CHAPTER 3: History to 1800

3.5 The Baroque, Rococo and Classical Periods 1600-1800

3.5.1 The west

1.2. Higher cultures in the 17th & 18th centuries: Romance language-area

Instruments: Characteristics of 17th & 18thC. salterii and psaltérions

How much information is there?
Makers and places
Changes within the period
Shape and size
Box construction


Decoration of the Italian instruments, particularly, had some rather standard features: there was nearly always gold-painted moulding at the edge of the soundboard, and instruments were usually tinted in other ways as well.

One of the characteristics of the instruments of the higher cultures is the sound-hole rose, or roses; on the popular instruments this was almost invariably carved out of wood - usually the soundboard itself, worked in situ - while the procedure with the instruments of the gentry was to insert separate roses, made of finely-wrought metal, or delicately cut and painted paper or parchment: Diderot's reference to cutting away a hole for the insertion of the rose has already been quoted.

The instrument in fig. 87 has roses of pierced leather, and the gilded and beautifully-carved wooden rose in fig. 91 is untypical. Eight instruments have moulded feet, one at each corner, while nine have a case in which to sit - either their own, or quite often from another time or place completely: one such case, Stockholm F 256, is padded, perhaps with travelling in mind, while at the other extreme another, Stockholm, Roca 1734, has legs, anticipating the Durand dulcimer of the 1860s.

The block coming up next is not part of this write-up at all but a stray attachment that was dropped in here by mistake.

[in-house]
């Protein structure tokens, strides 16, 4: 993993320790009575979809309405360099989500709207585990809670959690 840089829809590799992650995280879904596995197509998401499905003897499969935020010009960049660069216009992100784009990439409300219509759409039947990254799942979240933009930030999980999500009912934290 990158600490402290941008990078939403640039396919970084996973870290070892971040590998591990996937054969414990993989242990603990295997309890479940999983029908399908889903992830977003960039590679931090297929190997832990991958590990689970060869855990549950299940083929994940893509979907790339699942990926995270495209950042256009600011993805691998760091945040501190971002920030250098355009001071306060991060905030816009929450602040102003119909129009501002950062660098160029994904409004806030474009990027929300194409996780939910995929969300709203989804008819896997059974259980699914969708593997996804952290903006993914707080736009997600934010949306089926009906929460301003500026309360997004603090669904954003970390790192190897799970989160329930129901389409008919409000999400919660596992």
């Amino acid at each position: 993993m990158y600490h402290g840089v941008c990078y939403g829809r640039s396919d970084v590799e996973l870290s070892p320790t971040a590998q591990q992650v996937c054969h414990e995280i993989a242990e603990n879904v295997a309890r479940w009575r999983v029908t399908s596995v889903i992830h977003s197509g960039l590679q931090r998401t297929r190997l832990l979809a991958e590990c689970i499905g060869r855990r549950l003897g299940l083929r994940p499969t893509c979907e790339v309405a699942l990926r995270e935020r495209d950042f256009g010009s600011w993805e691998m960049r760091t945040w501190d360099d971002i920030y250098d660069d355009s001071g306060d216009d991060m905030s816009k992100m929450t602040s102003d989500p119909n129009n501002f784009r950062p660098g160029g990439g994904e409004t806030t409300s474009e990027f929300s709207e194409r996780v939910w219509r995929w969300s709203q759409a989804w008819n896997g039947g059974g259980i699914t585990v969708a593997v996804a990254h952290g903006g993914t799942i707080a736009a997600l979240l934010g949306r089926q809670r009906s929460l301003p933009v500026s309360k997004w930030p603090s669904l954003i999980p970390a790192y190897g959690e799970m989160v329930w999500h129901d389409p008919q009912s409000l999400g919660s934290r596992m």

fig. 87: salterio, "in Brescia da Gion Zino 1692"
cedarwood, leather roses
(Sotherby's 5th May 1976, lot 41)

fig. 88: 18thC. salterio, V&A museum (museum photo)

fig. 72: 18thC. psaltérion,
V&A Museum
(photo Bob Green)

fig. 90: close-up of fig. 72:
gilding, case, long bridges,
extension for bass strings
18thC dulcimer, V&A (photo DK)

fig. 92: 18thC. psaltérion,
MHM Stockholm
(photo Henry Ragnarsson)

fig. 91: carved and gilded wooden rose,
psaltérion, V&A
(photo DK)

fig. 97: feet, decoration, 'chessmen':
still life by Sebastiano Lazari,
Witts collection, Courtauld Institute,
from Donington